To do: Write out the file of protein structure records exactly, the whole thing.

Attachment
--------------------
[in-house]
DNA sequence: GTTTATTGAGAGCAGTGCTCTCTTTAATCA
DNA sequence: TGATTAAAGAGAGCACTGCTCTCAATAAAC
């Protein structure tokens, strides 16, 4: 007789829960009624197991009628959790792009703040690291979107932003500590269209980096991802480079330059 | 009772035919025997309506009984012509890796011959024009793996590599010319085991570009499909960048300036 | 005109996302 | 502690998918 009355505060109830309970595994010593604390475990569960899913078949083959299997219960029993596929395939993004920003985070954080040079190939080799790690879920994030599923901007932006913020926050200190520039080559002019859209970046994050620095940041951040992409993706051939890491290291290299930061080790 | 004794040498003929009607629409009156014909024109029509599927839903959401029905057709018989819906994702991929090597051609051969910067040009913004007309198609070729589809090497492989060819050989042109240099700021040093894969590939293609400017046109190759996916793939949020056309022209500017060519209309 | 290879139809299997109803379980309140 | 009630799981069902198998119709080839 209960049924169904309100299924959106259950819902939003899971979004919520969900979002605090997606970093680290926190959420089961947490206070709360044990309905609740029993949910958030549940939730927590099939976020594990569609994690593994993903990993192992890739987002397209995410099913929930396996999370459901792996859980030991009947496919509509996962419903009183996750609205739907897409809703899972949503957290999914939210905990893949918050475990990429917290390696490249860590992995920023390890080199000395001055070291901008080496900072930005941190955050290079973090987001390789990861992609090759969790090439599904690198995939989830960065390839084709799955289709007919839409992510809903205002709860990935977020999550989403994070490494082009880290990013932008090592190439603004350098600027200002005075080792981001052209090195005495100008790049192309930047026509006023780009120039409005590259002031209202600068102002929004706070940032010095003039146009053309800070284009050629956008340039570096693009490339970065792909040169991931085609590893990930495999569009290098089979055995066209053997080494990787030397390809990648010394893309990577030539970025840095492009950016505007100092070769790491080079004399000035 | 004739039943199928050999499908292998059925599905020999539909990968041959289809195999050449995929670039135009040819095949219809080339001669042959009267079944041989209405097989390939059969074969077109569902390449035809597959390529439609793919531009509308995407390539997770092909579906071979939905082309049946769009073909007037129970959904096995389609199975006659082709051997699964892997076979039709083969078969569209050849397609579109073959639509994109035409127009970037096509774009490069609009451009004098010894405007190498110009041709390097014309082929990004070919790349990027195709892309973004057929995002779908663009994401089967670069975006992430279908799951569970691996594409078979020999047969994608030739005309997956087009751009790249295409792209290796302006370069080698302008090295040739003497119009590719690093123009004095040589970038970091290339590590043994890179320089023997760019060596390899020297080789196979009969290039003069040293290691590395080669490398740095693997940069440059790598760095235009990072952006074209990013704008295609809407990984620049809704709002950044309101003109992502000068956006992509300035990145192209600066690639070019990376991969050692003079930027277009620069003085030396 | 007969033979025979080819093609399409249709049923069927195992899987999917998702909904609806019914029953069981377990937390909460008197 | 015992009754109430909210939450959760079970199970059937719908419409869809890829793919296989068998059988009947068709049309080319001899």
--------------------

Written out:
[in-house]
DNA sequence: GTTTATTGAGAGCAGTGCTCTCTTTAATCA
DNA sequence: TGATTAAAGAGAGCACTGCTCTCAATAAAC
């Protein structure tokens, strides 16, 4: 007789829960009624197991009628959790792009703040690291979107932003500590269209980096991802480079330059 | 009772035919025997309506009984012509890796011959024009793996590599010319085991570009499909960048300036 | 005109996302 | 502690998918 009355505060109830309970595994010593604390475990569960899913078949083959299997219960029993596929395939993004920003985070954080040079190939080799790690879920994030599923901007932006913020926050200190520039080559002019859209970046994050620095940041951040992409993706051939890491290291290299930061080790 | 004794040498003929009607629409009156014909024109029509599927839903959401029905057709018989819906994702991929090597051609051969910067040009913004007309198609070729589809090497492989060819050989042109240099700021040093894969590939293609400017046109190759996916793939949020056309022209500017060519209309 | 290879139809299997109803379980309140 | 009630799981069902198998119709080839 209960049924169904309100299924959106259950819902939003899971979004919520969900979002605090997606970093680290926190959420089961947490206070709360044990309905609740029993949910958030549940939730927590099939976020594990569609994690593994993903990993192992890739987002397209995410099913929930396996999370459901792996859980030991009947496919509509996962419903009183996750609205739907897409809703899972949503957290999914939210905990893949918050475990990429917290390696490249860590992995920023390890080199000395001055070291901008080496900072930005941190955050290079973090987001390789990861992609090759969790090439599904690198995939989830960065390839084709799955289709007919839409992510809903205002709860990935977020999550989403994070490494082009880290990013932008090592190439603004350098600027200002005075080792981001052209090195005495100008790049192309930047026509006023780009120039409005590259002031209202600068102002929004706070940032010095003039146009053309800070284009050629956008340039570096693009490339970065792909040169991931085609590893990930495999569009290098089979055995066209053997080494990787030397390809990648010394893309990577030539970025840095492009950016505007100092070769790491080079004399000035 | 004739039943199928050999499908292998059925599905020999539909990968041959289809195999050449995929670039135009040819095949219809080339001669042959009267079944041989209405097989390939059969074969077109569902390449035809597959390529439609793919531009509308995407390539997770092909579906071979939905082309049946769009073909007037129970959904096995389609199975006659082709051997699964892997076979039709083969078969569209050849397609579109073959639509994109035409127009970037096509774009490069609009451009004098010894405007190498110009041709390097014309082929990004070919790349990027195709892309973004057929995002779908663009994401089967670069975006992430279908799951569970691996594409078979020999047969994608030739005309997956087009751009790249295409792209290796302006370069080698302008090295040739003497119009590719690093123009004095040589970038970091290339590590043994890179320089023997760019060596390899020297080789196979009969290039003069040293290691590395080669490398740095693997940069440059790598760095235009990072952006074209990013704008295609809407990984620049809704709002950044309101003109992502000068956006992509300035990145192209600066690639070019990376991969050692003079930027277009620069003085030396 | 007969033979025979080819093609399409249709049923069927195992899987999917998702909904609806019914029953069981377990937390909460008197 | 015992009754109430909210939450959760079970199970059937719908419409869809890829793919296989068998059988009947068709049309080319001899």